Moving Fast and Breaking Things: Mohammad bin Salman, Part II

Two weeks ago, we introduced this report and covered the mass arrests that took place in Saudi Arabia over the weekend of November 4, when several princes and notable figures were detained. The official reason given for the arrests was corruption, but many have speculated that the move was a cover for Mohammad bin Salman (MbS) to consolidate power and purge elements of a potential coup. And, just before that weekend, there was a crackdown on the religious establishment of the Kingdom of Saudi Arabia (KSA). This week, we will discuss the other three events that occurred that weekend: the resignation of Saad Hariri, the missile attack on Riyadh and the crackdown on the clerics.

The Long Weekend: The Resignation
The arrests discussed in Part I would have been enough for a full weekend, but that was not all that occurred. Saad Hariri, the prime minister of Lebanon and the son of the late Lebanese political leader Rafic, was summoned to Riyadh by King Salman on Thursday night, November 2. He was asked to meet with MbS on Saturday. The Hariri family has close ties to the KSA so the request was not unusual. However, when he arrived at the palace on Saturday morning, he was made to wait four hours and then presented with a resignation speech to read on television. In the speech, he cited an assassination attempt by Hezbollah and Iranian interference for his decision to resign. It appears Hariri was under house arrest in Saudi Arabia, although there are conflicting reports on this allegation.[1] It seems that MbS has concluded that Hariri was too accommodating to Hezbollah and Iran, and wanted a new prime minister who would more strongly oppose Iran’s actions in Lebanon.

Lebanon is a very complicated nation. It was a French colony following the fall of the Ottoman Empire after WWI. The country has three primary religious divisions and two denominations within Islam. The largest group is Islam, representing about 55% of the population, evenly split between Shiite and Sunni. Christians comprise 40%, with the largest denomination being Maronite Catholic (20% of the total population). The Druze are the third group, representing about 5%. As is common with European colonial powers, France chose one group to dominate, the Christians. After the war, it was thought that this group was the largest in the colony but, over time, Muslims became the majority. Independence occurred after WWII and the first constitution gave the Christians veto power. Tensions steadily rose between the religious groups until 1975, when a 14-year civil war broke out. After the war, where over 100k died and nearly the same number were wounded, a delicate arrangement was established. The president would be Christian, the prime minister Sunni and the speaker Shiite. The Druze usually align with Muslims even though their complicated theology includes elements of both Christianity and Islam.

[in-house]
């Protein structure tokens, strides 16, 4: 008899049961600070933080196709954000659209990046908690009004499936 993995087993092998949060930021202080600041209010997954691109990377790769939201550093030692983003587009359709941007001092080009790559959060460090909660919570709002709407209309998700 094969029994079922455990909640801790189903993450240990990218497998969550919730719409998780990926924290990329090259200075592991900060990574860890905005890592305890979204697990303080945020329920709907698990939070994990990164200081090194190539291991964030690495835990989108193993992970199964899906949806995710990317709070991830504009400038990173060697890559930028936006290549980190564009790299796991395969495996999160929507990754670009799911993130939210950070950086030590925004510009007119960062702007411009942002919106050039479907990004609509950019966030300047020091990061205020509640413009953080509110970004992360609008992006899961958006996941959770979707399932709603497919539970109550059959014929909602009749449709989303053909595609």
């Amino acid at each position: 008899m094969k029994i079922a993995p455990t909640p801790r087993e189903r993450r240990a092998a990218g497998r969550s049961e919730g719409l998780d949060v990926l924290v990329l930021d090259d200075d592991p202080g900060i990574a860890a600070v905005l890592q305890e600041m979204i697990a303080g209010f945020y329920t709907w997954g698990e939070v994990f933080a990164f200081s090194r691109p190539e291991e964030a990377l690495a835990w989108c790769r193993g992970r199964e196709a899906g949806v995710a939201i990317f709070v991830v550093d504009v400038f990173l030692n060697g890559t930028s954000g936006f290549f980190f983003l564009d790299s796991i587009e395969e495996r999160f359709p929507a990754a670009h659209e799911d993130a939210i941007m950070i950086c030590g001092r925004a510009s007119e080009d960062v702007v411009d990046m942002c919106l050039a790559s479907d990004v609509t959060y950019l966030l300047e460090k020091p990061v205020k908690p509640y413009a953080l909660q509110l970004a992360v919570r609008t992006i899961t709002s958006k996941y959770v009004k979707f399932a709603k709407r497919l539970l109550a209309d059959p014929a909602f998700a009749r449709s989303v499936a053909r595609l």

Both Iran and the KSA saw Lebanon as a contested territory. When the civil war ended, both agreed that Syria would oversee Lebanon. That arrangement lasted until the assassination of Rafic Hariri in 2005. The Prime Minister of Lebanon at the time, he died when a large bomb exploded near his motorcade. Although there was strong evidence that Hezbollah and Syria were responsible for the assassination, the West was not willing to enforce any actions against either. However, strong anti-Syrian sentiment, expressed in the “Cedar Revolution,” sharply reduced Syrian influence in Lebanon. The collapse of Syria, which began in 2011 as part of the Arab Spring, mostly eliminated Syria as a factor in Lebanon.

This report was prepared by Bill O’Grady of Confluence Investment Management LLC and reflects the current opinion of the author. It is based upon sources and data believed to be accurate and reliable. Opinions and forward looking statements expressed are subject to change without notice. This information does not constitute a solicitation or an offer to buy or sell any security.

Confluence Investment Management LLC is an independent, SEC Registered Investment Advisor located in St. Louis, Missouri. The firm provides professional portfolio management and advisory services to institutional and individual clients. Confluence’s investment philosophy is based upon independent, fundamental research that integrates the firm’s evaluation of market cycles, macroeconomics and geopolitical analysis with a value-driven, fundamental company-specific approach. The firm’s portfolio management philosophy begins by assessing risk, and follows through by positioning client portfolios to achieve stated income and growth objectives. The Confluence team is comprised of experienced investment professionals who are dedicated to an exceptional level of client service and communication.


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